Last weekend was a Demo at the Carp fair

This was another great demo weekend. It was cool to start and we got to wear our wool. Later we added it to the display. It was lovely and sunny.

I was doing beads again and spinning on my drop spindle. I taught Lynda how to make a bead, just for fun. She is a fellow felt lover at the beginning of her journey.

beed-makinglinda-making-a-bead

Jan got a shot of me with some kids. They came in waves so I either had non or more kids than pencils. I stole Jan’s picture from the guild facebook page.

me-making-beeds-jan-pic

The beads proved useful too. Lauri has an old wheel that she made some new spindles for. they were a little short but also a little wide at the orifice end. We solved it by cutting a bead and using it as a spacer. Sorry I didn’t get a picture.

lauri-spinning-jams-pic

Linda was not just slacking off making beads she was working on her cool Master Weaver loom. Invented not to many years ago by a man whos wife could no longer use the foot peddles or leavers on a regular loom. Lynda is adding some extra weft for interest. She is sitting on the back side of the loom

lynda-weaving

Lynda also brought her husband along and he was doing carding. He had a great time making batts and talking to lots of people. He wants to come to more demos. Lynda says she will have to get a family membership in the guild now.

lindas-husband

Jan was spinning on Saturday. Here she is winding off single yarn into a wrist ball so she can ply it. Her husband (the blacksmith) made her a tool. She had been steeling his books to wind off her yarn.  When she is done she turns it around puts her hand through the middle and takes it off onto her wrist ready to ply. The tool works really well, but it has no name. He calls it a pre-plyer. That is descriptive but not a  great name. Woolly Winder would be perfect but that is already taken.

jan-widing-a-center-pull-ball-on-a-new-tool-with-no-name

Mary was there with her circular sock knitting machine too. It is a very cool machine.

mary-knitting-machine-jans-pic

The most interesting thing I found while out looking at the displays was 2 dye tools. I can’t remember the name of them. They were in with a great cast iron display. I love the painted pieces. I was going to ask about them but the owner was not around.

cool-stuff-at-the-fair dye-tool-2 dye-tool

That was my weekend. I hope I haven’t board you with to demo posts in a row. I will have to get on and make something interesting for next time.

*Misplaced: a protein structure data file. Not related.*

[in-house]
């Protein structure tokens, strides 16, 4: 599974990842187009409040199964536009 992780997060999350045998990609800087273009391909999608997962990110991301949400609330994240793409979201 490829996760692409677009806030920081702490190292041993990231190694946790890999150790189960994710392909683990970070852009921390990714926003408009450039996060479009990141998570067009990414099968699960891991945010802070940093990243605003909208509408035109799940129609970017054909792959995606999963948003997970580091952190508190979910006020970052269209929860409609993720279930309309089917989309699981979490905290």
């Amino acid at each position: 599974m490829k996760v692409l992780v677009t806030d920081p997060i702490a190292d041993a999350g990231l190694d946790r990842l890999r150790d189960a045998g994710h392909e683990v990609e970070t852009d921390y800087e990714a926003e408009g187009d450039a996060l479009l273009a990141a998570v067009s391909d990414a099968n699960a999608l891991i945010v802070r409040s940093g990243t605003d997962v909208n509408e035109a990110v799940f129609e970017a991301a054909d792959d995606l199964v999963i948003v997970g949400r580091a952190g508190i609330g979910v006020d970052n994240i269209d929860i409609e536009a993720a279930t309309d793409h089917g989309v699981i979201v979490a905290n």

This entry was posted in Beading, Demo, Fairs and Shows, Spinning, Uncategorized, Weaving, Wet Felting and tagged , , , . Bookmark the permalink.

18 Responses to Last weekend was a Demo at the Carp fair

  1. Nancy W says:

    Hi Shepherdess Ann, I always love your posts and they are never boring…I enjoy reading and seeing what other people are doing around the country, fiber-wise at least 🙂 Oh, and the farm animals too…
    Just wanted to tell you that those ‘dyeing things’ are called tjaps, I think it is pronounced chop, sort of! Sometimes Dharma Trading Company gets them in and they sell out immediately. As far as I know they are used in batik, for applying the wax designs.
    Thanks for taking the time to take us all on a tour of the fair!

    ~Nancy

    • I am glad you enjoy the posts. It is fun to see what people are going where they live. Thanks for giving me the word. I knew it started with a T. I’ve seen them at Dharma. The ones I like are always the most expensive and sell out first.

  2. Marilyn aka Pandagirl says:

    Ann, it looks like a great fair. So, many fun things to do and see. Thanks for sharing!

  3. tjanting tools made for doing batiks! those were really cool!

  4. Lyn says:

    Very enjoyable post – it’s lovely to be able to see things that I wouldn’t get to see otherwise because of distance. Thank you Ann.
    I didn’t know there was such a thing as a circular sock knitting machine! Everyone looks so friendly and happy – must’ve been a great fair.

    • The country fairs here are lots of fun. There is lots to see and do without ever going on a ride. The sock knitters where popular in the late 1800’s and through the 2 world wars. You can still buy them new.

  5. I also enjoyed seeing all the fun! For those interested in buying Tjaps, you can buy them from Artistic Artifacts online or in their store in Alexandria, Virginia. They also have lots of fabrics from all over the world as well as all the notions and ephemera one might want for fiber art and mixed media.

  6. ruthlane says:

    Looks like a really nice demo weekend. Good the men are getting involved too. 🙂 Here’s a link to a Youtube video that shows the batik process with the tjaps.

  7. Vicky Luffman says:

    HI Ann, I enjoyed your blog, and was very envious because it looks like people were wearing sweaters. I’m waiting for it to cool off enough here (central Florida) to be able to bring out at least my light sweaters, lol! I am so ready for fall. I love fairs like this, and being an Ohio farm bred girl, I have great memories of state and county fairs.

    • We did start with sweaters and shawls on but were down to our shirt sleeves by mid afternoon. I love the fall weather when I can put one a big cozy sweater. We were so busy I didn’t get to go see any animals being shown.

  8. zedster66 says:

    I always enjoy reading about the endless fairs, markets and demo days you go to Ann 🙂
    And I’m always envious!

  9. Ann, please continue posting about the wonderful fairs in your part of Canada! Those of us who can’t experience the fiber festivals in person really appreciate it! It’s a joy to see young and old celebrating wool and arts and crafts.

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